How to clear Christmas debts

Published:
04 January 2012
Topic:
News,Money,Debt

Millions of people will have run up credit card debts and overdrafts to help pay for Christmas and must now count the cost of their borrowing.

The new year can be a worrying time for those who have borrowed to fund the festive season, especially with rising living costs continuing to take their toll.

According to MoneySupermarket research, an overwhelming 76% of people think their financial stresses are set to get worse in 2012, and if you are worried that your Christmas debts will be a major contributing factor, it's time to take action as soon as possible.

Here are our top tips for paying off what you owe as soon as possible...

Take advantage of balance transfer offers

If you have used credit cards to pay for Christmas and are paying a high rate of interest then you should move these debts to a card offering a 0% introductory rate on balance transfers immediately.

This will give you time to pay off what you owe without being hit by steep interest charges on top, although remember that only those with excellent credit histories will be eligible for the best deals.

The good news is that there has seldom been such a good time to transfer your balance, with cards now offering 0% introductory periods for as long as two years. However, you should of course aim to clear your debts in as short a time as possible, as you don't want to still be paying for Christmas 2011 long into 2013.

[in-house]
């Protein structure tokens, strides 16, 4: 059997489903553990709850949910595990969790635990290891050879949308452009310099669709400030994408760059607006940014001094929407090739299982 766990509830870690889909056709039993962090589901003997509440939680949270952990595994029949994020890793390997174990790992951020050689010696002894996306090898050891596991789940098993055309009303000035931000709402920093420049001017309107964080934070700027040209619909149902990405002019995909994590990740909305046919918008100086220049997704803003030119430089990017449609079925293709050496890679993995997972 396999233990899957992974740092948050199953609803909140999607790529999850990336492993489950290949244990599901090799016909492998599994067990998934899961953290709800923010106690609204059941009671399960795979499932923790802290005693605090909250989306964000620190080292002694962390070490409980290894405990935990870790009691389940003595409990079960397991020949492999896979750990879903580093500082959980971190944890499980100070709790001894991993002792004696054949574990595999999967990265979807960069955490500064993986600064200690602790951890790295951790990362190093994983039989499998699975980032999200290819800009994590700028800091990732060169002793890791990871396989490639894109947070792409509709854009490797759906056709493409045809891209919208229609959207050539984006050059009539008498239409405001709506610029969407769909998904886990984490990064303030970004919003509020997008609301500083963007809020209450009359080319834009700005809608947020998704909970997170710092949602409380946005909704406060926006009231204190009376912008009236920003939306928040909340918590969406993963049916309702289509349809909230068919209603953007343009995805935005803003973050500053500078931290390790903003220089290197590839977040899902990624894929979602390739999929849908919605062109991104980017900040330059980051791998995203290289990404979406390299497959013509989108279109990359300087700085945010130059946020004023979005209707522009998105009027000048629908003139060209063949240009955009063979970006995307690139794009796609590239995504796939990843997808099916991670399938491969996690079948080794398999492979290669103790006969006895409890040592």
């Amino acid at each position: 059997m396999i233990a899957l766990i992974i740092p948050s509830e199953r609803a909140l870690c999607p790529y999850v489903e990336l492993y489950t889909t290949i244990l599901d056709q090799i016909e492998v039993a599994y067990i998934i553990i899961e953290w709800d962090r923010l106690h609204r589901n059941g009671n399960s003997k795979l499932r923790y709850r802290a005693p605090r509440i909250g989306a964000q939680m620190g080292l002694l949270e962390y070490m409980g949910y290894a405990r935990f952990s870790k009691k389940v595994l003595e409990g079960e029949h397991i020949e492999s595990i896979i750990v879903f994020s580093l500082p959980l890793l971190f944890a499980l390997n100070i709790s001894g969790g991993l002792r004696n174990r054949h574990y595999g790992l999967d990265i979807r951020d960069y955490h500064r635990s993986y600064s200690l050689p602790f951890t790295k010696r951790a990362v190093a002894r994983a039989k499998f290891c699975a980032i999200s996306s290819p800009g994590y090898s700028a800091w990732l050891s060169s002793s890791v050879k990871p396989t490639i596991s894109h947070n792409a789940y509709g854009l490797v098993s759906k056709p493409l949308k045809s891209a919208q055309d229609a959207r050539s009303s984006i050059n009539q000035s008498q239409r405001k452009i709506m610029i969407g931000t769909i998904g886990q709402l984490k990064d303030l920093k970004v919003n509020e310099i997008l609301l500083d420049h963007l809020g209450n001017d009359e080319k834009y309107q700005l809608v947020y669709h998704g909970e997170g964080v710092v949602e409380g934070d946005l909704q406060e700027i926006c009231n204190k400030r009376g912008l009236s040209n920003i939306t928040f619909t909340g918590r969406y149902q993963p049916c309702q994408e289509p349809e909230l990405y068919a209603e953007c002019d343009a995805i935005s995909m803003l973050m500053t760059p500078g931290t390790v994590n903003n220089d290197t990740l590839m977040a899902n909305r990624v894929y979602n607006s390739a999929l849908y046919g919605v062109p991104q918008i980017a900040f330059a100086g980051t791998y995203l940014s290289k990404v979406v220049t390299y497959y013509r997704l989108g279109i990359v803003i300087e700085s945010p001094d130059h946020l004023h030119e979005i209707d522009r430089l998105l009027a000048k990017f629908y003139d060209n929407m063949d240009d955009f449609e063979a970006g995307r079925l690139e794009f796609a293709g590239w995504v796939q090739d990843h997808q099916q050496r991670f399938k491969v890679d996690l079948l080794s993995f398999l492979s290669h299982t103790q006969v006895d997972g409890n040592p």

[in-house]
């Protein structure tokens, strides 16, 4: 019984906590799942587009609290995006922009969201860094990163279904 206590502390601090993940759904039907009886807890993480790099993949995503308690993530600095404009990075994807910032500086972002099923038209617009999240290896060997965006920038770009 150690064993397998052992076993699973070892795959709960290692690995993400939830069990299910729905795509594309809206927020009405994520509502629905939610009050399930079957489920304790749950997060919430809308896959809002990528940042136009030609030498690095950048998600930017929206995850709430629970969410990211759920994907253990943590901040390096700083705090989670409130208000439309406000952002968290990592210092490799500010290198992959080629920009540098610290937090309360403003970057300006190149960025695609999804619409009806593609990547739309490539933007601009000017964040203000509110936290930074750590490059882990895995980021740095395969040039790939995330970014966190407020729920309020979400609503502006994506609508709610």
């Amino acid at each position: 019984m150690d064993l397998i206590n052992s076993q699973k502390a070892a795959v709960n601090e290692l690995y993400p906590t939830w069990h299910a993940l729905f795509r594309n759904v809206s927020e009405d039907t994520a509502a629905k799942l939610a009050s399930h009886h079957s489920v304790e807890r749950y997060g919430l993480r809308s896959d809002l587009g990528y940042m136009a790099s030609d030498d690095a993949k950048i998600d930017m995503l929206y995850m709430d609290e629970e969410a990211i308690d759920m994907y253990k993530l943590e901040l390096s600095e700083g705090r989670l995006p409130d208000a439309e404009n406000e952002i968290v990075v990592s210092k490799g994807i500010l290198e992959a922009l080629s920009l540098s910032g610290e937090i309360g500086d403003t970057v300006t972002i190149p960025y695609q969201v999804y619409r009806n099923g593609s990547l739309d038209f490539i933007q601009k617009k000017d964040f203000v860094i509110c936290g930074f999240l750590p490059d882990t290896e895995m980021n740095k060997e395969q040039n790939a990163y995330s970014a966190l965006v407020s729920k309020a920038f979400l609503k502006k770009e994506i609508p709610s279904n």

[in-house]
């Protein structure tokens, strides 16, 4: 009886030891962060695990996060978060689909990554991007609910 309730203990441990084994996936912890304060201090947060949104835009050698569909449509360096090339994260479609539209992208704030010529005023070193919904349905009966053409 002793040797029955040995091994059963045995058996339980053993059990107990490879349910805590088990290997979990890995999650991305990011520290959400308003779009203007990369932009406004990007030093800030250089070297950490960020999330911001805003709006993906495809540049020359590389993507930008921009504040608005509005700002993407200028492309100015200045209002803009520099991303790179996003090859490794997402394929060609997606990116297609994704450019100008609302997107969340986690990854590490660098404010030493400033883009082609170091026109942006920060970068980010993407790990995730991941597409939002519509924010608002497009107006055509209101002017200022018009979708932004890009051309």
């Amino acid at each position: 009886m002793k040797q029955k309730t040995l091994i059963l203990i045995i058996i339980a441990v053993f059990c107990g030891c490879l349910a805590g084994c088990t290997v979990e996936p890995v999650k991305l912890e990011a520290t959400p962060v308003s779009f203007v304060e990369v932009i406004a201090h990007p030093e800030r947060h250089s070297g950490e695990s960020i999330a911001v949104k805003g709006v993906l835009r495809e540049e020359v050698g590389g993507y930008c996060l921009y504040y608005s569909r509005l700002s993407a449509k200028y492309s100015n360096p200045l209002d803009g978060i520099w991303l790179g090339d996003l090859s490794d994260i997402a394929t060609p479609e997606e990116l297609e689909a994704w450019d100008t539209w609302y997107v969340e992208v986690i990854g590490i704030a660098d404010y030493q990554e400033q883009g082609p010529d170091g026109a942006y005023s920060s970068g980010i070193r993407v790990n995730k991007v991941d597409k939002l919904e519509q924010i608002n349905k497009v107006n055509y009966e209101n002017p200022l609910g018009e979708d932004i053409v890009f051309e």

Barclaycard's new Platinum with Longest Balance Transfer card  offers 0% on balance transfers for 24 months, subject to a 3.2% handling fee. After the introductory period finishes, the card has a representative annual percentage rate (APR) of 17.9% (variable).

According to Barclaycard, the deal means that a customer transferring £3,000 from a credit card with an APR of 18.9% will save £935 in interest payments over the 24-month 0% introductory period.

Hannah Mercedes-Skenfield, credit card spokesperson at MoneySupermarket said: "This is a fantastic deal for consumers looking to consolidate existing credit card debt, but anyone going down this road needs to remember to avoid missing payments on the card or they risk losing their promotional 0% rate and could end up getting stung with hefty interest payments.

"To avoid this, customers should set up a direct debit to pay off at least the minimum amount each month. Like all providers, Barclaycard doesn't allow balance transfers between their own cards, so if you have an outstanding balance with a Barclaycard, you will have to look elsewhere."

Other cards offering generous 0% introductory periods include the HSBC credit card which provides 0% on balance transfers for 23 months subject to a balance transfer fee of 3.3%, although you must be an HSBC current account customer to qualify. After the introductory period ends, this card has a representative APR of 17.9% (variable).

Barclaycard also offers a 22-month balance transfer card with a lower balance transfer fee of 2.9%. The Platinum Credit Card with Extended Balance Transfer again has a representative APR of 17.9% (variable) once the introductory period ends.

Alternatively, Halfiax's Balance Transfer Credit Card also offers 22 months at 0%, subject to a 3.5% balance transfer fee, but you need a minimum income of £20,000 to qualify. After the introductory period ends the card has a representative APR of 17.9% variable.